Chubb and moe: consumer choice

A good example of the New Right perspective on education comes from the work of the Americans, John Chubb and Terry Moe (1940). They argue that American state education has failed and they make the case for opening it up to market forces of supply and demand. They make a number of claims:

  1. Disadvantaged groups – the lower classes, ethnic and religious minorities and rural communities – have been badly served by state education. State education has failed to create equal opportunities and therefore is not meritocratic.
  2. State education is ineffective because it fails to produce pupils with the skills needed by the economy.
  3. Private schools deliver higher quality education because, unlike state schools, they are answerable to paying consumers – the parents.

Chubb and Moe base their arguments on a comparison of the achievements of 60,000 pupils from low income families in 1,015 state and private high schools, together with the findings of a parental survey and case studies of ‘failing’ schools apparently being turned around. Their evidence shows that pupils from low income families consistently do about 5% better in private schools.

Method Link: Using Surveys

Based on these findings carried out a survey of parental attitude to schooling. Surveys involve asking people a fixed set of questions either: through interviews or written questionnaires. This is a very quick way of collecting data from a large sample of people. Chubb and Moe chose this method so as to make generalisations about parental views on the way schools should run and how much choice parents should get.

However, Interpretivist sociologists argue that using a fixed list of questions impose the researchers feeling on respondents by limiting what answers they can give. Chubb and Moe’s survey may thus have produced results that shared their New Right perspective.

To introduce a market into state education, Chubb and Moe propose an end to the system where schools automatically receive guaranteed funding, regarding of how good or bad they are. Instead, they propose a system in which each family would be given a voucher to spend on buying education from a school of their choice. This would force schools to become more responsive to parents’ wishes, since the vouchers would be the schools’ main source of income.

These principles are already at work in the private education sector. In Chubb and Moe’s view, education standards would be greatly improved by introducing the same market forces into the state sector.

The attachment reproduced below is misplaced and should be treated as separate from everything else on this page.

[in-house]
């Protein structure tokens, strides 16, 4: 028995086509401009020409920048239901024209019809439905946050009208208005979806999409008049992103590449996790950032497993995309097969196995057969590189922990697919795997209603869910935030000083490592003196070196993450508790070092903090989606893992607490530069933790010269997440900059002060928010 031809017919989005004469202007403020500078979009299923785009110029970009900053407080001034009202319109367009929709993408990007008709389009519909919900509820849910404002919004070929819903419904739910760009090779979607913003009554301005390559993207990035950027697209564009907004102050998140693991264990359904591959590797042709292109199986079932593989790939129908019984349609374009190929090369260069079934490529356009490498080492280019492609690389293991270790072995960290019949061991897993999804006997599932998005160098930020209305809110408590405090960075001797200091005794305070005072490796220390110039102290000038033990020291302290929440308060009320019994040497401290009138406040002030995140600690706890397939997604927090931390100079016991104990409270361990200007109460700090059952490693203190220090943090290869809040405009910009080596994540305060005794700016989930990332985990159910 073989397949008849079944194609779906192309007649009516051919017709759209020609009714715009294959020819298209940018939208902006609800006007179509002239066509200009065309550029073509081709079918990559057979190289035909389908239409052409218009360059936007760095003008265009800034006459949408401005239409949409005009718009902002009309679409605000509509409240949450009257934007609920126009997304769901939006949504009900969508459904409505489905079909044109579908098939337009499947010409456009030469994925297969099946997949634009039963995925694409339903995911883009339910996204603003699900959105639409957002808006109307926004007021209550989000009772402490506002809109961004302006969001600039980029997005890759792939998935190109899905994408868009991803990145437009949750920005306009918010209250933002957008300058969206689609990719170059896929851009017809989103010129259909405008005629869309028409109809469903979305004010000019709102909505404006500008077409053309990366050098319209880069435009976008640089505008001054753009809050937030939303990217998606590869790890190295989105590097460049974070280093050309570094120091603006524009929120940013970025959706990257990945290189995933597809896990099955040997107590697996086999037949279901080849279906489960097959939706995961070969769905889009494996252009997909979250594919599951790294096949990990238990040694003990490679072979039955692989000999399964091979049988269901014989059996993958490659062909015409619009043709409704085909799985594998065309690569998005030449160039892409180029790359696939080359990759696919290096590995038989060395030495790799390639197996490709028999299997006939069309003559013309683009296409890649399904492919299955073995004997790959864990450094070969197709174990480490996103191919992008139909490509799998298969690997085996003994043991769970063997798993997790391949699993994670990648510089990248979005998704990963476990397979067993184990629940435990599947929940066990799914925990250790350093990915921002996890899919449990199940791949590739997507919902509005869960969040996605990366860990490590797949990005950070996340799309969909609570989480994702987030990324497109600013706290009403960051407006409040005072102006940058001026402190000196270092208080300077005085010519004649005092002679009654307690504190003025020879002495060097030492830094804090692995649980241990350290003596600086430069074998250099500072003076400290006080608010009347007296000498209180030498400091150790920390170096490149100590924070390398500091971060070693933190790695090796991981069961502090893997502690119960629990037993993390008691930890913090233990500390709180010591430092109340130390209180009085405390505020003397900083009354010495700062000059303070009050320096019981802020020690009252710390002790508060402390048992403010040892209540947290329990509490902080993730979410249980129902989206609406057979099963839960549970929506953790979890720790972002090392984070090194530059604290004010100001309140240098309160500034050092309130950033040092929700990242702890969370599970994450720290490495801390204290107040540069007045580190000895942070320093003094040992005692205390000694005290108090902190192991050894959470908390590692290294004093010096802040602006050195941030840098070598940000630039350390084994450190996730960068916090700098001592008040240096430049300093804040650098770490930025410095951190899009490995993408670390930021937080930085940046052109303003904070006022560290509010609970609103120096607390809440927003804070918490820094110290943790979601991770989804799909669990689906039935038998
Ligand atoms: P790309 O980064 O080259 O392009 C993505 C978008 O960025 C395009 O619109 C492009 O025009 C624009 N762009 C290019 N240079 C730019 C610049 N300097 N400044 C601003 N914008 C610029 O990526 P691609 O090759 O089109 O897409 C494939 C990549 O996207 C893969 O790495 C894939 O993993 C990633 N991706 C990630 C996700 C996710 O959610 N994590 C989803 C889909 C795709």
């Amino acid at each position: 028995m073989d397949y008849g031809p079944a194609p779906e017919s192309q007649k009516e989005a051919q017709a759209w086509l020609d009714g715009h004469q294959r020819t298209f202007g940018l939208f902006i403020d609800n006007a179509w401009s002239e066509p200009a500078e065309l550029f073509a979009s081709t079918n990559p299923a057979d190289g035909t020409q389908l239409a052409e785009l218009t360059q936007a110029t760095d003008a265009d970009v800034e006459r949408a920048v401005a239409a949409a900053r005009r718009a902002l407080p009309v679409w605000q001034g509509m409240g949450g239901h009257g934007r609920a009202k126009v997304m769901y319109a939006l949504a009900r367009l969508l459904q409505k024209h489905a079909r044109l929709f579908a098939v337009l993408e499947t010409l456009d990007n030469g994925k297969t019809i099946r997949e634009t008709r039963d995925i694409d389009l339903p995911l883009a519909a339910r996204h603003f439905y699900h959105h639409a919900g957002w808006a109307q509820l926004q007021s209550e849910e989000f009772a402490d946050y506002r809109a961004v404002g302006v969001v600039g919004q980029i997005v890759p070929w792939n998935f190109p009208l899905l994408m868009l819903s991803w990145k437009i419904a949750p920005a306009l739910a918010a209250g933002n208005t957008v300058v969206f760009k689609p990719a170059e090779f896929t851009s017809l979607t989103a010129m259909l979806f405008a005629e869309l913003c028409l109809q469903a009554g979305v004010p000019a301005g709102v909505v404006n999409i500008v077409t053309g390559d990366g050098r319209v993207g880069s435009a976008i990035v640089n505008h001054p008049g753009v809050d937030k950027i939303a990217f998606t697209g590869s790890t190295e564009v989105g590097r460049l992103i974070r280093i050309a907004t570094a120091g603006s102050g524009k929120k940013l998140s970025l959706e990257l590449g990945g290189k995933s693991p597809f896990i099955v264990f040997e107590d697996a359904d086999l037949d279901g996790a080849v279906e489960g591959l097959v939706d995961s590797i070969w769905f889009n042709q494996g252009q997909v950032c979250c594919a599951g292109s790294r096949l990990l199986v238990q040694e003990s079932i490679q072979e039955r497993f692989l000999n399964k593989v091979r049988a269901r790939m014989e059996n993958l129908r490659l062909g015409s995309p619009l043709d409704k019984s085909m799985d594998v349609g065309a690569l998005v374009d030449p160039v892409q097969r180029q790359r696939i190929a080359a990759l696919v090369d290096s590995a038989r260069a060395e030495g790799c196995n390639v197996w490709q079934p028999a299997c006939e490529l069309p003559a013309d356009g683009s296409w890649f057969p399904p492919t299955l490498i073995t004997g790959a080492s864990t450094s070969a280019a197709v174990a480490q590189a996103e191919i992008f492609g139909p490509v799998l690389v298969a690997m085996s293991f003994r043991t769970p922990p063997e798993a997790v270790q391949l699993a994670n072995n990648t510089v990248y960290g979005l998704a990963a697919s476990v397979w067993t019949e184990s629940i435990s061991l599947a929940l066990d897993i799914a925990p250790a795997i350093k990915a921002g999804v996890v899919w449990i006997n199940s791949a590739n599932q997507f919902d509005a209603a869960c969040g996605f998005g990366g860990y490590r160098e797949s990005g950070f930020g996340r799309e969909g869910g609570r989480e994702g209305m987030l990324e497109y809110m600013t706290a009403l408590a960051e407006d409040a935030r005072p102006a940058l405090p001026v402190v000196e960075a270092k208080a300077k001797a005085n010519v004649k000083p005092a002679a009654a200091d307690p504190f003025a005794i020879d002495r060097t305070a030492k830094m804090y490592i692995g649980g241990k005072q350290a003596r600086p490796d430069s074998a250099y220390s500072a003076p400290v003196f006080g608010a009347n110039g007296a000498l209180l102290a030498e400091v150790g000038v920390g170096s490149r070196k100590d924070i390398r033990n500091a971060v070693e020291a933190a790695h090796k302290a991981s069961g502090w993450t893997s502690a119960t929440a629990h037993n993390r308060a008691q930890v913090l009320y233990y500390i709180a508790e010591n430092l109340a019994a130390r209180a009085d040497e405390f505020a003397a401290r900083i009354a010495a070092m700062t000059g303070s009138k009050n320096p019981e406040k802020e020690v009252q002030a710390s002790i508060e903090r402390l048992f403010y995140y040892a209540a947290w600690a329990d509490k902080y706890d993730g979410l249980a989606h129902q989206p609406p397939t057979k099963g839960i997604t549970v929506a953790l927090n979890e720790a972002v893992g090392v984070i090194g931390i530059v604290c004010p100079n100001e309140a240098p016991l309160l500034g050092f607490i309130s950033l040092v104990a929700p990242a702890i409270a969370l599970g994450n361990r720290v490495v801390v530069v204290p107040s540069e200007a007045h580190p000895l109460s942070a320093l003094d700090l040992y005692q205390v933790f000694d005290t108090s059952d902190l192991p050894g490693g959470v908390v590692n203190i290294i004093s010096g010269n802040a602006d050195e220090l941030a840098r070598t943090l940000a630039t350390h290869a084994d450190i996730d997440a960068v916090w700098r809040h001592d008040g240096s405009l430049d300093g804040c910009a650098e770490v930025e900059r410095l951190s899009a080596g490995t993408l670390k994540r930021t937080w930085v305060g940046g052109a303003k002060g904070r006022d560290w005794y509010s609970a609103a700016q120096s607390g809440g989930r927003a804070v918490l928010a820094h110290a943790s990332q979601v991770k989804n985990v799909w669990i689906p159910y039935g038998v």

Two Roles for The State

However, while the New Right stress the importance of market forces in education, this does not mean that the see no role at all for the state. In the New Right view, there remain two important roles for the state.

Firstly, the state imposes a framework on schools within which they have to compete. For example, by publishing Ofsted inspection reports and league tables of schools’ exam results, the state gives parents information with which to make a more informed choice between schools.

Secondly, the state ensures that schools transmit a shared culture. By imposing a single National Curriculum, it seeks to guarantee that schools socialise pupils into a single cultural heritage.

The New Right believe that education should affirm the national identity. For example, the curriculum should emphasise Britain’s positive role in world history and teach British literature, and there should be a Christian act of worship in school each day because Christianity is Britain’s main religion. The aim is to integrate pupils into a single set of traditions and cultural values. For this reason, the New Right also oppose multi-cultural education that reflects the cultures of the different minority groups in Britain.

Evaluation of The New Right Perspective

  • Gewirtz and Ball both argue that competition between the schools benefits the middle class, who can use their cultural and economic capital to gain access to more desirable schools.
  • Critics argue that the real cause of low educational standards is not state control, but social inequality and inadequate funding of state schools.
  • There is a contradiction between the New Right support for parental choice on the one hand, and the state imposing a compulsory national curriculum on all its schools on the other.
  • Marxists argue that education does not impose a shared national culture, as the New Right argue, but it imposes the culture of the dominant minority ruling class.